Synopsis: Alice is a new mom, having recovered from a long labor and C-Section two weeks prior. She's been married for a couple of years and lives with her husband at her wealthy mother-in-law's estate. She ventures out for the first time since Baby Florence's birth to run errands, but when she returns, she finds the front door open, her husband asleep, and the baby in the crib to be one she doesn't recognize. Her husband's attitude abruptly turns vindictive and sinister, and she is accused of being a liar. Nobody believes Alice, fearing she is just suffering from post-partum depression. A week later, Alice and the baby disappear.
Detective Constable Simon Waterhouse and his snappy female boss Detective Sergeant Charlie Zailer are assigned to both cases. Simon is known for his sharp investigative mind, but this time, his skills are in doubt when the department suspects he has gone soft for Alice. The relationship between the two police officers are complicated and personal, which inspires jealousy and a lack of professionalism needed for an effective investigation. As facts begin to surface about the murder of Alice's husband's previous wife, and his controlling mother, Simon fears Alice may have suffered the same fate.
In a narrative alternating between Alice before her disappearance, and Simon after her disappearance, we approach this mystery from the inside-out and from the outside-in. What is real, what is an illusion, and are there any innocent parties here? Fasten those seat-belts. You are in for a twisty ride.
My thoughts: For a literary mystery thriller, this book was solid. You are immediately swept into the horror...a kidnapped baby replaced with a similar-looking one, but nobody believes the over-anxious mother. Why would someone swap a baby? How did it happen right under the father's nose? Instant and violent emotion between husband and wife. Guilt, blame, anger, doubt. A father-mother scenario that resembles Norman Bates and his mama. The whole thing was stomach-turning as well as page-turning.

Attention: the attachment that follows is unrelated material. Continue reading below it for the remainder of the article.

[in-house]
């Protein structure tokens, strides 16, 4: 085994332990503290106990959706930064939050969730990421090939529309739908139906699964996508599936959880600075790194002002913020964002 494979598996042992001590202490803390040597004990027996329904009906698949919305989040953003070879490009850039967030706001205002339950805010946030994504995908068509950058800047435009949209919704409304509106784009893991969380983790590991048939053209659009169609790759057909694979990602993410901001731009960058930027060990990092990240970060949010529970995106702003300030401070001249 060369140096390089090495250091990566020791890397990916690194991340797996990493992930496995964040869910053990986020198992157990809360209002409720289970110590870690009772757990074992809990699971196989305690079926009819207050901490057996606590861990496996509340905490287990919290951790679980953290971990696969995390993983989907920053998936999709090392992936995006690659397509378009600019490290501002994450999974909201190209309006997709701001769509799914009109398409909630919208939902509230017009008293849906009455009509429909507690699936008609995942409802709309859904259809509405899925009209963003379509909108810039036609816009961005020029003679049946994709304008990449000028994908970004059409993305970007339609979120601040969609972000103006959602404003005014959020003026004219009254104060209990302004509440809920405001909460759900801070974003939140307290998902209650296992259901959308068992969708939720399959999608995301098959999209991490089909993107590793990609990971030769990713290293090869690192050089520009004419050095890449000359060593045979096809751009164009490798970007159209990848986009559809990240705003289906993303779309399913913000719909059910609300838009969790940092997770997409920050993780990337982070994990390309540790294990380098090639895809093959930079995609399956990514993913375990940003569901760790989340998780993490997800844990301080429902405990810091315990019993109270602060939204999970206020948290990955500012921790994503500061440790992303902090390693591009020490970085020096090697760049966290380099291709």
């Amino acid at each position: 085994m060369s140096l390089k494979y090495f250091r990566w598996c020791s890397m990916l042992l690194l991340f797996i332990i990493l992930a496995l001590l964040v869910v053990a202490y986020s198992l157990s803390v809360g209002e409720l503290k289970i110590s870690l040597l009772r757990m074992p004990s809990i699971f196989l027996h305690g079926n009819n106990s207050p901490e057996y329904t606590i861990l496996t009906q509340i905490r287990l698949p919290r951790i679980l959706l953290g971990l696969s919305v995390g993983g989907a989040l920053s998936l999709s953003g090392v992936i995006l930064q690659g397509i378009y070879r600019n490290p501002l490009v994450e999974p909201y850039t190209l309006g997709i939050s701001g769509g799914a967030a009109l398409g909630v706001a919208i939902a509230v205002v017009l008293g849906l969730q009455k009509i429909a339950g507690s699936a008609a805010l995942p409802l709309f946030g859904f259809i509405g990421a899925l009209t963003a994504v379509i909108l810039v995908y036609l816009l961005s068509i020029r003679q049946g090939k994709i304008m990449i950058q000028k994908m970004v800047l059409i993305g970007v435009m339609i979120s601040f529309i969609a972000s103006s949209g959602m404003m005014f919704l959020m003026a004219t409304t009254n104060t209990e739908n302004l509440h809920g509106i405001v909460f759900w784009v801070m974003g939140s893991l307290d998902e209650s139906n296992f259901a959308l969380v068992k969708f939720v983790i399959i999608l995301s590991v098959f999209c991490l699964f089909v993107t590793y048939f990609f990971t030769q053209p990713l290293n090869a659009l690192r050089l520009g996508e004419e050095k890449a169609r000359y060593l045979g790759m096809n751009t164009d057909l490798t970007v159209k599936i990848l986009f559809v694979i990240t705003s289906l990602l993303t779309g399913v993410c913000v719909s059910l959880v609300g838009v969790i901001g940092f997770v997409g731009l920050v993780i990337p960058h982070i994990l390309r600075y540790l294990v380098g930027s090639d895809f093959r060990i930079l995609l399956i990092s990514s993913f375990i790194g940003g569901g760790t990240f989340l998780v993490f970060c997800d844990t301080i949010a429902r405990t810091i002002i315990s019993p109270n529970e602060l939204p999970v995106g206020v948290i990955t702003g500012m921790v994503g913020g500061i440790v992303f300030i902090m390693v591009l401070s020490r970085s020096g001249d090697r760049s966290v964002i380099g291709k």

Equally as intriguing was the mess of egos and emotions between Simon and Charlie. Each have personal issues with themselves and each other, and the tangled quagmire created a juicy side-plot...one that the reader wants to see resolved.
There are respectable twists, there is murder most foul, there are several levels and categories of evil at work. It was a tense read from beginning to finish. However (and I'm being intentionally vague here for spoiler purposes) I felt that the ending was a complete and total rip-off. I felt I had been lied to and that my trust had been betrayed. I was angry for awhile. And the more I thought about it, the more I realized that I had been taken for a ride.
I know your burning question really is...is Sophie Hannah comparable to Tana French? Let me just settle this right now. No. Tana French is a master at characterization and interpersonal relationships, and in no way did this story measure up in that department. Although there was a "connection" between Alice and Simon, it never went past a superficial level from my point of view. And while Simon and Charlie's relationship was complicated and messy, I never felt heat and sparks and angst flying off the pages like I do when I read French. Her stuff is palpable.
Will I continue to read Hannah? Yes, probably, but I will read warily. French's superb talent aside, Hannah is still a strong contender in the literary mystery thriller genre. She has just better not pull the rug out from under me again.
Thoughts from Books, Babes and Bordeaux: Emotions in our group ranged from skepticism to anger. We all agreed it was a very quick read, but many felt there were things about the characters' behavior that just didn't add up. As far as book club discussion, though, it was lively. At one point we were all talking really fast and really loud at the same time. We realized the last time we'd done that was when we talked about Henrietta Lacks, so in that sense, it was a successful evening (that and Heather's chocolate chip banana bread!).
3.5 out of 5 stars